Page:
As time passes, we occasionally look back wistfully at the good days of yore: when we were kids, the “easy” times of our marriage, baseball season.
Reflection is important, but Jesus warns us about the prospect of looking back for too long:
But Jesus said to him, “No one, having put his hand to the plow, and looking back, is fit for the kingdom of God.”
What’s the big deal? Why not reach back and do what we once did? Take a look at the story of Jesus’ disciples, who decided to take a boat trip after all the hubbub with Christ’s death and resurrection.
They caught nothing
As soon as Jesus was arrested, the disciples scattered, just as foretold. They had immediately lost hope — the next time we read about them, they’re locked in a room fearing for their lives.
It’s possible that this fishing trip is their first time doing something outside without Jesus since His death and resurrection. They don’t know what else to do with their time, so they go back to what they were doing at the beginning.
But they catch no fish. It’s not because they’re ill advised, or that Jesus isn’t “present.” It’s because they had spent countless hours walking alongside Jesus, and they went back to the boat.
Once we walk with Jesus, everything changes — our motives, intentions, and occupations. We mustn’t return to how things once were as if He had nothing to do with our lives. You’ll be surprised by how unsuccessful you might be if you do so.
You know all things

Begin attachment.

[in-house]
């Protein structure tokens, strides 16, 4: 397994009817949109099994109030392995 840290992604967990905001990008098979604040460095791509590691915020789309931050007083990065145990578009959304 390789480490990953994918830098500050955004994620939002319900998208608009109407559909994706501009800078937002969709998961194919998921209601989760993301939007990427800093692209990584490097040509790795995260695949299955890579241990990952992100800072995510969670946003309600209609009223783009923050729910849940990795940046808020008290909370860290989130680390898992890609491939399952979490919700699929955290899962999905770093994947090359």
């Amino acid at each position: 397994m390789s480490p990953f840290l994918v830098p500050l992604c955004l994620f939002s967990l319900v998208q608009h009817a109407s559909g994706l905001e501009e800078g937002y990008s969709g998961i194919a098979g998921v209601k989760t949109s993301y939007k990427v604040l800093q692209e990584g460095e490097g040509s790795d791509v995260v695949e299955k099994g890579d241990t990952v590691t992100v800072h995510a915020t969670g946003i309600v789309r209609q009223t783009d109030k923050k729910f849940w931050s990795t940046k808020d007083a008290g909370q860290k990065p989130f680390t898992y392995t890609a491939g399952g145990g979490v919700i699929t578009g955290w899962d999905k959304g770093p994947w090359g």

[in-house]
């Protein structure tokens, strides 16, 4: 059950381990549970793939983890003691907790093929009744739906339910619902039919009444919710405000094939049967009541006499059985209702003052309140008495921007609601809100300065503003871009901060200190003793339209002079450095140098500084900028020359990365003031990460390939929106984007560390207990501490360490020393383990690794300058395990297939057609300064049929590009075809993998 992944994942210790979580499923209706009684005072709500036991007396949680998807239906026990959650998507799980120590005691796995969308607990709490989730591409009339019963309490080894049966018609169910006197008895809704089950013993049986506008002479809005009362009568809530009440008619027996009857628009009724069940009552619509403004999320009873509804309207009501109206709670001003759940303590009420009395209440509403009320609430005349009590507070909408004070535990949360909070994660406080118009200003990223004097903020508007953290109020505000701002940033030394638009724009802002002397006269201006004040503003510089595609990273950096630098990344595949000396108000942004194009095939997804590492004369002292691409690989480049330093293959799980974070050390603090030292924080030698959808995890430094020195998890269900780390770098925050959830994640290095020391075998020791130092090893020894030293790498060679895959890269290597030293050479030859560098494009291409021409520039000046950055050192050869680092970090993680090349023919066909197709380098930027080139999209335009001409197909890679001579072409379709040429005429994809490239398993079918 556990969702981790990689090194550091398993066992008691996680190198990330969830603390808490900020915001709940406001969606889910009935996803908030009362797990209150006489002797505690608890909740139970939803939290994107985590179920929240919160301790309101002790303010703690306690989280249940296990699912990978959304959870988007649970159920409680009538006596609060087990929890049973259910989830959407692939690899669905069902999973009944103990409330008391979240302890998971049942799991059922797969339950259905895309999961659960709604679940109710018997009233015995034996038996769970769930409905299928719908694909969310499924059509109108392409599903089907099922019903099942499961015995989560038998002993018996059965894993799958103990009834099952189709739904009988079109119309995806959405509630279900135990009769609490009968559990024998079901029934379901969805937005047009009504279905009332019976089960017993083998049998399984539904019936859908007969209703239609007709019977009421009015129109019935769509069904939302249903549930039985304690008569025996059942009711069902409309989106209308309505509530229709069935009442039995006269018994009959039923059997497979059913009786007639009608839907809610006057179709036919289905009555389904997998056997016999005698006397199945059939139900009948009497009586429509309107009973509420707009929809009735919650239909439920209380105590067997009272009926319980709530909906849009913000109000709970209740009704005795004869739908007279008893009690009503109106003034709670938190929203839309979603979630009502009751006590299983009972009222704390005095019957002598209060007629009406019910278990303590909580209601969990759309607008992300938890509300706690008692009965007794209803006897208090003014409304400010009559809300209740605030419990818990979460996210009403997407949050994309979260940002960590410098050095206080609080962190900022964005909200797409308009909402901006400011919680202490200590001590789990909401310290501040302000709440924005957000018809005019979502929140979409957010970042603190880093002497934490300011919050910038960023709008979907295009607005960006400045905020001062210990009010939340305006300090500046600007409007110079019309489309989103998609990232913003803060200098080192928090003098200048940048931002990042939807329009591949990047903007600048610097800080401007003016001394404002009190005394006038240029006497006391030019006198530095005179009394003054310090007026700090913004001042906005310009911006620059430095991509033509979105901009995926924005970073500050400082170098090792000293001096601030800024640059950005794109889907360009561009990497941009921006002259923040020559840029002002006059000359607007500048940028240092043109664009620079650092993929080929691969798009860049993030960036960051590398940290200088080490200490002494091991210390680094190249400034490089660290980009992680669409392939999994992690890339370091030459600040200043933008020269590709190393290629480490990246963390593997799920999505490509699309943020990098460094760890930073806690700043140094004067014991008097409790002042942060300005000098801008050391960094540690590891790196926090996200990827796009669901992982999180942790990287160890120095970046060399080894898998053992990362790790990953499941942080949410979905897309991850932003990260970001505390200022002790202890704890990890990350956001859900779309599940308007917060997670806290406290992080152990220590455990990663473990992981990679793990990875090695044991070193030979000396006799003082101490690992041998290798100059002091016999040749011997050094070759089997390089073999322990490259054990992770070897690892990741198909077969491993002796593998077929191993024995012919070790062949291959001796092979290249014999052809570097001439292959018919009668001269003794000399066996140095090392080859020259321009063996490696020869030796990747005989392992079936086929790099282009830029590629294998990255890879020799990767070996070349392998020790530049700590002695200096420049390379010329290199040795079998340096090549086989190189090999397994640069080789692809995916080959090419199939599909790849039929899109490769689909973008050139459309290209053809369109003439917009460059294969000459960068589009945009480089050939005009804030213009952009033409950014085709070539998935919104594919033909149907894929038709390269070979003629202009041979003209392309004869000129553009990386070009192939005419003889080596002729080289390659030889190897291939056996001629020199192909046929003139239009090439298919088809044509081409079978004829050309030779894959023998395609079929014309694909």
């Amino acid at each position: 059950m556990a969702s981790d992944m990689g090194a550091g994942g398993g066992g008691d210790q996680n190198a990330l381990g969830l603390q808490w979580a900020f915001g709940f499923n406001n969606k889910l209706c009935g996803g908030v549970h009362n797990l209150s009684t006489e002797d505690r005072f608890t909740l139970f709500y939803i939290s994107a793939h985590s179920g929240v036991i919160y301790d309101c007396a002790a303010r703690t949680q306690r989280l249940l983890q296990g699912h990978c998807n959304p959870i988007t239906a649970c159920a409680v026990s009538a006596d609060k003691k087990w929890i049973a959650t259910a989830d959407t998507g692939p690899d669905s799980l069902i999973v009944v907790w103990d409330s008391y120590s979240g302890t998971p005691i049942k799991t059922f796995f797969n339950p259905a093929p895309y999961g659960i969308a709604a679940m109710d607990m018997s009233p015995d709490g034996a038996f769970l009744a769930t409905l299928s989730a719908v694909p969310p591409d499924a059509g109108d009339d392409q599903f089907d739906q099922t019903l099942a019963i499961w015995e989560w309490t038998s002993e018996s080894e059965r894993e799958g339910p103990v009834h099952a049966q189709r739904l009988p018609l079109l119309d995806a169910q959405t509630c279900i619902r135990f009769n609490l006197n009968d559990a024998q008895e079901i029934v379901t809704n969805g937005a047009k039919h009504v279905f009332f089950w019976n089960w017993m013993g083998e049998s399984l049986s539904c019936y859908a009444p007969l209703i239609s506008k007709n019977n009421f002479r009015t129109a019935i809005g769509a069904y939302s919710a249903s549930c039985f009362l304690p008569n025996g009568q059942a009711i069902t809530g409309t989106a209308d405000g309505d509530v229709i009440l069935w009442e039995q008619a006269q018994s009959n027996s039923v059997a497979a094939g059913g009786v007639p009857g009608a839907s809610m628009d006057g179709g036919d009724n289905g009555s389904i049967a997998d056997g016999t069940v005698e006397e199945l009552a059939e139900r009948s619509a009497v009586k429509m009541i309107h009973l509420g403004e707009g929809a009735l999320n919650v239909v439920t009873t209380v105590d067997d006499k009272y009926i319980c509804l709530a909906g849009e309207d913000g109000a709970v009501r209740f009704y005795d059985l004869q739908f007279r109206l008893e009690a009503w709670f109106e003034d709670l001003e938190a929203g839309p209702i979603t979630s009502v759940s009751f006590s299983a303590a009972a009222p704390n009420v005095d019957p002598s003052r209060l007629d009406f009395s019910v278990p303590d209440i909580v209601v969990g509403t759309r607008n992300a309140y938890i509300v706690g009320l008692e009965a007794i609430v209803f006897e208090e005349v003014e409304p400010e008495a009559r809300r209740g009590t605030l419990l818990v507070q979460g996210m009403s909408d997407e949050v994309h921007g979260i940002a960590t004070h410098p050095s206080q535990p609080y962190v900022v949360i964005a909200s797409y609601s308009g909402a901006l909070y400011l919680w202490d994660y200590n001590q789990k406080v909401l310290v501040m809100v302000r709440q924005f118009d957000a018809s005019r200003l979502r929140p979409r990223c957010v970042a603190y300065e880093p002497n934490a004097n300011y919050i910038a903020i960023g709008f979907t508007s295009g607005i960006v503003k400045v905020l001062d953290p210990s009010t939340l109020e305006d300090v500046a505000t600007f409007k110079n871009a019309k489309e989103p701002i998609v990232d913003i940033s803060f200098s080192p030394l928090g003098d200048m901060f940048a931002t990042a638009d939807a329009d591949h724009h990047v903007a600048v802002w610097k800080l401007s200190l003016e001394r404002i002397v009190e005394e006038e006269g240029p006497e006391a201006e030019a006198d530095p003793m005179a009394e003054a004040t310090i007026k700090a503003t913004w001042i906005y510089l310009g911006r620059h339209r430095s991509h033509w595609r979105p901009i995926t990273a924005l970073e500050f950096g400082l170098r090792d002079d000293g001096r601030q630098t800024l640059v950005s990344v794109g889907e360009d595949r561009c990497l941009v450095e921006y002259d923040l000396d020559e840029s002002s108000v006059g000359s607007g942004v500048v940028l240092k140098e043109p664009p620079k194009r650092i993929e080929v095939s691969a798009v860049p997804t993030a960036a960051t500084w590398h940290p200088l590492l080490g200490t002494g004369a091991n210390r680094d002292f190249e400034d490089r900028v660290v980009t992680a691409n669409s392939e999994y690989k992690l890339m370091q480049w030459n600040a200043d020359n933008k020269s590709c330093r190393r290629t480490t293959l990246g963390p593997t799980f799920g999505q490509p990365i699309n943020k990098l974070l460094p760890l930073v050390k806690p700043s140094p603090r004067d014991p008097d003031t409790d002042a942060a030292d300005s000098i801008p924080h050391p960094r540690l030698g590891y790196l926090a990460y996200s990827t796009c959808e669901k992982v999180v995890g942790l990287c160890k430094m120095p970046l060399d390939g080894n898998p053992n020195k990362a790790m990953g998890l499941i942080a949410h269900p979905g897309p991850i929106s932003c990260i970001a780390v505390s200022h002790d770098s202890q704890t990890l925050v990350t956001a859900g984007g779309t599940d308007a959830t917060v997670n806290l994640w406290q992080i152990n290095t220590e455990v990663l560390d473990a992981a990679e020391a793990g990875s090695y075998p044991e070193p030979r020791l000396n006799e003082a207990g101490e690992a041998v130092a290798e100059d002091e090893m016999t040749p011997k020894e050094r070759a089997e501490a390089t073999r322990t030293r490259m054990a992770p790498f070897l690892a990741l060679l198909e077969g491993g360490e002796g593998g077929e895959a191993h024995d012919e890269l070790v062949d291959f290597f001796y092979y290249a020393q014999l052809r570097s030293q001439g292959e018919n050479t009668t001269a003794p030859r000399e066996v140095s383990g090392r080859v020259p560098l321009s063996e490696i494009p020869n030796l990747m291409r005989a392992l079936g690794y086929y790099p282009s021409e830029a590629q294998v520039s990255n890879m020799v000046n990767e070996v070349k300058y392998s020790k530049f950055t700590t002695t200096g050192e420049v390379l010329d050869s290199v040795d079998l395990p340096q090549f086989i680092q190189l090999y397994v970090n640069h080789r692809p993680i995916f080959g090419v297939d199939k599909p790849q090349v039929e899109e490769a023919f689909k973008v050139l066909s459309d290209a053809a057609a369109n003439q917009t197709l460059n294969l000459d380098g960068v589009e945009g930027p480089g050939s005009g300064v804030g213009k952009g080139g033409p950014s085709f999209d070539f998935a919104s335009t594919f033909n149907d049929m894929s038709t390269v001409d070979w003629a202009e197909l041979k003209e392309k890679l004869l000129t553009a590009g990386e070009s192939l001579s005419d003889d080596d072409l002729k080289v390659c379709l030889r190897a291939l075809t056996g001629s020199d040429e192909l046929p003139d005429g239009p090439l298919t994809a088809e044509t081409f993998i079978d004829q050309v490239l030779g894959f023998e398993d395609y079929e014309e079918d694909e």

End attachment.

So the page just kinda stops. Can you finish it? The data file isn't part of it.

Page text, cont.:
After Peter’s dramatic Forrest Gump moment, Jesus sits and has a meal with the boys and begins speaking directly to Peter himself.
Jesus begins a little salty, reminding Peter of the thrice denial. Peter is heartbroken, and confesses in a desperate cry for mercy:
Lord, You know all things; You know that I love You.
Jesus does not want Peter to go back to complacency. He wants Peter to recognize how far he has come along, and how far he will someday go.
Jesus wants us to realize that He does not want us to go back to our former ways, where we went about and did what we pleased. Instead, let us move closer to obedience and in sync with what He would have us do.
What is that to you?
We’re excellent comparison shoppers. Last night, I was just explaining to someone that the consumer is “smarter” than ever, only because we can use the Internet to zero in on prices and determine the best deal in moments before we’re suckered into overspending.
We’re good at comparing ourselves to others as well. Comparison is healthy and helps with our cognitive development, but when it becomes a preoccupation, we risk losing our identity, only finding our worth in the context of others.
Peter brings up his fellow disciple John in conversation, asking the Lord what would become of him. Jesus replies with a response equivalent to “mind your own business”:
Jesus said to him, “If I will that he remain till I come, what is that to you? You follow Me.”
Stop looking back to others, as strong as the temptation might be. “You follow Me,” He says, and we must do so. Following anyone else jeopardizes your identity, and compromises your ability to follow Christ.
We learn three reasons why we should avoid going back:
1) We’ll catch nothing.
2) We will not grow.
3) We’ll lose our identity
I know that sometimes it seems life was once easier. Perhaps it was. But is this pursuit of Christ worth it to you? If so, why go back to the way it was?